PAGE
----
Andrew Jackson was a character. He challenged men to duels. He invited “common people” into the White House after his inauguration (and the common people trashed it). He ignored Supreme Court rulings. He expanded the powers of the president. He deeply loved his wife.
Everyone had an opinion about Jackson: either you loved him or you hated him. Thomas Jefferson wrote: “When I was President of the Senate he was a Senator; and he could never speak on account of the rashness of his feelings. I have seen him attempt it repeatedly, and as often choke with rage. His passions are no doubt cooler now but he is a dangerous man.”
Last Saturday I drove to the Hermitage, Jackson’s Tennessee plantation northeast of Nashville, to visit the home Jackson loved. It was worth the trip.
When you pull in to the Hermitage off a small Tennessee highway, the grounds spread out before you like a green carpet dotted with trees. The blue sky and quiet breeze made me feel like I’d stepped back in time to an era when most of Tennessee was wide open pastures or dense, green forests. The winding drive deposits you in front of the visitor center and museum. I popped into the bookstore first, to see if there were any books I would absolutely have to buy later. Of course, I saw some, but managed to restrain myself.
After paying the $18 admission fee, I ventured inside the museum and the small theater. A surprising number of people were crowded around waiting for the movie to start. When it did, I was pleased that it didn’t try to gloss over Jackson’s many faults or the faults of southern society during that era. The film bluntly described the slave system, a system Jackson had no problem with, and described how the South depended on slaves for its wealth. It also mentioned another topic that I have a special interest in, Jackson’s role in the Indian removals in the first half of the 1800s.
After watching the film, I wandered around in the museum. The exhibits focused mostly on Jackson the man, and what his plantation was like when he lived there. Several portions of the exhibit focused on the slaves and slave families that lived and worked at the Hermitage.One exhibit explained how Jackson gave a slave to his in-laws as a wedding gift. I find it so bizarre that people in the days of slavery gave human beings away as gifts.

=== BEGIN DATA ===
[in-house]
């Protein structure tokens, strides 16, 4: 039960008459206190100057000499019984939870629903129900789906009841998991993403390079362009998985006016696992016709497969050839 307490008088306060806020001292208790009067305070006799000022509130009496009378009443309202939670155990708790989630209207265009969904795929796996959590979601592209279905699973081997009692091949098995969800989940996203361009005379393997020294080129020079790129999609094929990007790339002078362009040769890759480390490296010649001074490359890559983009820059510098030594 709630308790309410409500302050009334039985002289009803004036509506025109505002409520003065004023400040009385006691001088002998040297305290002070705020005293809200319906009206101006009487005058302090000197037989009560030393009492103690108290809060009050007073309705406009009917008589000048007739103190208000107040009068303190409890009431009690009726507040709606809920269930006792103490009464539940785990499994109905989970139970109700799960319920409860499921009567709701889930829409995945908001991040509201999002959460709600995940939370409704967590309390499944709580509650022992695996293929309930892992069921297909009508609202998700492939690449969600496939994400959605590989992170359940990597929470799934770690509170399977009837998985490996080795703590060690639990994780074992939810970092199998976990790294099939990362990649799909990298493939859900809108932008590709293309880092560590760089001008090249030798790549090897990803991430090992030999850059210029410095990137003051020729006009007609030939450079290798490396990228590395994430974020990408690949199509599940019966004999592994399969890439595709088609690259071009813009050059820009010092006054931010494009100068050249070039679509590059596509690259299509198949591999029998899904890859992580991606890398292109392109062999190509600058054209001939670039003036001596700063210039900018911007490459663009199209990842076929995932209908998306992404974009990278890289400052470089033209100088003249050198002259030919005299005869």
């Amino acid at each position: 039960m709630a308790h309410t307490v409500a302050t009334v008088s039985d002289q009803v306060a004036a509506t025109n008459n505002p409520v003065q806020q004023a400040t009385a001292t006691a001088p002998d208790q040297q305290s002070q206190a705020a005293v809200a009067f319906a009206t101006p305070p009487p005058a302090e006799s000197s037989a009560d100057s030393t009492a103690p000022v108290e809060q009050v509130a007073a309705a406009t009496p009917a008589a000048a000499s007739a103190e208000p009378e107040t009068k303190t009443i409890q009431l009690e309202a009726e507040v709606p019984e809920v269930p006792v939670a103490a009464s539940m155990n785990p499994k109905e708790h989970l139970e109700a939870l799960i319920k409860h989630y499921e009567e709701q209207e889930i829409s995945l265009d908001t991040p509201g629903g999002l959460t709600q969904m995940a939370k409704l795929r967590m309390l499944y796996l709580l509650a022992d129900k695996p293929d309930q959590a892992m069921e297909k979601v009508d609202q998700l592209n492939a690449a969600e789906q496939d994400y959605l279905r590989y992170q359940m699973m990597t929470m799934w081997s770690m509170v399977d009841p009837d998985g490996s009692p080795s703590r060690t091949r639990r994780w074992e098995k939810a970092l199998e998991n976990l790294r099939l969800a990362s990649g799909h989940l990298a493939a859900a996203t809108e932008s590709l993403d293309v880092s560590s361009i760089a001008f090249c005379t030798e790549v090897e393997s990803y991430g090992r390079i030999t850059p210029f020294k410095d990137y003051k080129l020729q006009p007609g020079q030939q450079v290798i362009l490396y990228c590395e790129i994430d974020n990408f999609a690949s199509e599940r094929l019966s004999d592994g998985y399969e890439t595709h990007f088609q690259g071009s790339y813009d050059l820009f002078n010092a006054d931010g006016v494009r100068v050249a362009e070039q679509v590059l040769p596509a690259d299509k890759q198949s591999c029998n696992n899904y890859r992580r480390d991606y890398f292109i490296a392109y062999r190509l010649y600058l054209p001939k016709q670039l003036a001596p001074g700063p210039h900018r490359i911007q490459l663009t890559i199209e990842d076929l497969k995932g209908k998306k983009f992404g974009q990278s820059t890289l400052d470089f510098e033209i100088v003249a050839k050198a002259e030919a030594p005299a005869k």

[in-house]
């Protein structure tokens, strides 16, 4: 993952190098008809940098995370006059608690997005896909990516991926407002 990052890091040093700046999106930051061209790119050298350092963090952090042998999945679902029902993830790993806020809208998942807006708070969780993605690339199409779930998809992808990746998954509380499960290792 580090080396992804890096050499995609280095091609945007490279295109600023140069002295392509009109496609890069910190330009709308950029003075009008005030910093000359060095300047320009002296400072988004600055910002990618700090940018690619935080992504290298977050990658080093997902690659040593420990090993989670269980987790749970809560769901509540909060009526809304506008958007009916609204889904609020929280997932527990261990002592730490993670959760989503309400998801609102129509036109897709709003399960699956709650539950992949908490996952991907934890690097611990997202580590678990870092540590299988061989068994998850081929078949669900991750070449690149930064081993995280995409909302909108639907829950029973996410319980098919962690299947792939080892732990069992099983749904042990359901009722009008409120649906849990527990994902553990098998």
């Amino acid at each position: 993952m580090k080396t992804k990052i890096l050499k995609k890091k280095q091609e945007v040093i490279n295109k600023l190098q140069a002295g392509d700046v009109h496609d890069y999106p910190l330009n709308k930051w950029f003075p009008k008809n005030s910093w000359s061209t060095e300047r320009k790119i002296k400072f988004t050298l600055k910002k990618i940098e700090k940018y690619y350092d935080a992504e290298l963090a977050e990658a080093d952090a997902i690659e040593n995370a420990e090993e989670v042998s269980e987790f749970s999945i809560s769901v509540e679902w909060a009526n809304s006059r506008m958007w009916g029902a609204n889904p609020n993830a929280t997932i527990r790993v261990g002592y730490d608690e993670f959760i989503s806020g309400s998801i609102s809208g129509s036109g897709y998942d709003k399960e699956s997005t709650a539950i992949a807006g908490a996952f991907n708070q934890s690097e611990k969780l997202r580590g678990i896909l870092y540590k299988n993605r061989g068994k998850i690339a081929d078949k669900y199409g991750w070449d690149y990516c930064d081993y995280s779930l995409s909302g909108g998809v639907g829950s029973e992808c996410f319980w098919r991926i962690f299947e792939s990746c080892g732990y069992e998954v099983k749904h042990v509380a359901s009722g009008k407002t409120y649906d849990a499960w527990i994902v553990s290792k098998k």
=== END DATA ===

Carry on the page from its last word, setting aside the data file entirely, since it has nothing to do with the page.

The rest of the museum featured information about Rachel Jackson, the president’s beloved wife, and aspects of their home life. Rachel and Jackson did share a very deep connection. In 1813, she wrote a letter to him that said: “”Do not my Beloved Husband let the love of Country, fame and honor let you forget you have me. Without you I would think them all empty shadows. You will say this is not the Language of a Patriot but it is the language of a Faithfull wife.” Rachel was not an outgoing woman and preferred the company of her family to big parties and social events. She was drawn into one of the nastiest presidential campaigns in our history in 1828 (You think today’s campaigns are bad? Not compared to some of the earliest ones!). John Quincy Adams’ campaign brought up the fact that Rachel was not officially divorced from her first husband when she married Jackson. The Adams campaign accused Rachel of being a bigamist, among other unsavory things. The accusations and personal attacks deeply hurt her. She died before Jackson was inaugurated. He was inconsolable and went into deep mourning. He never forgave those who drew her name into the muckraking of the election.
After wandering around the museum, I headed out the back door towards the Hermitage mansion itself. The building is surprisingly small, but quite lovely.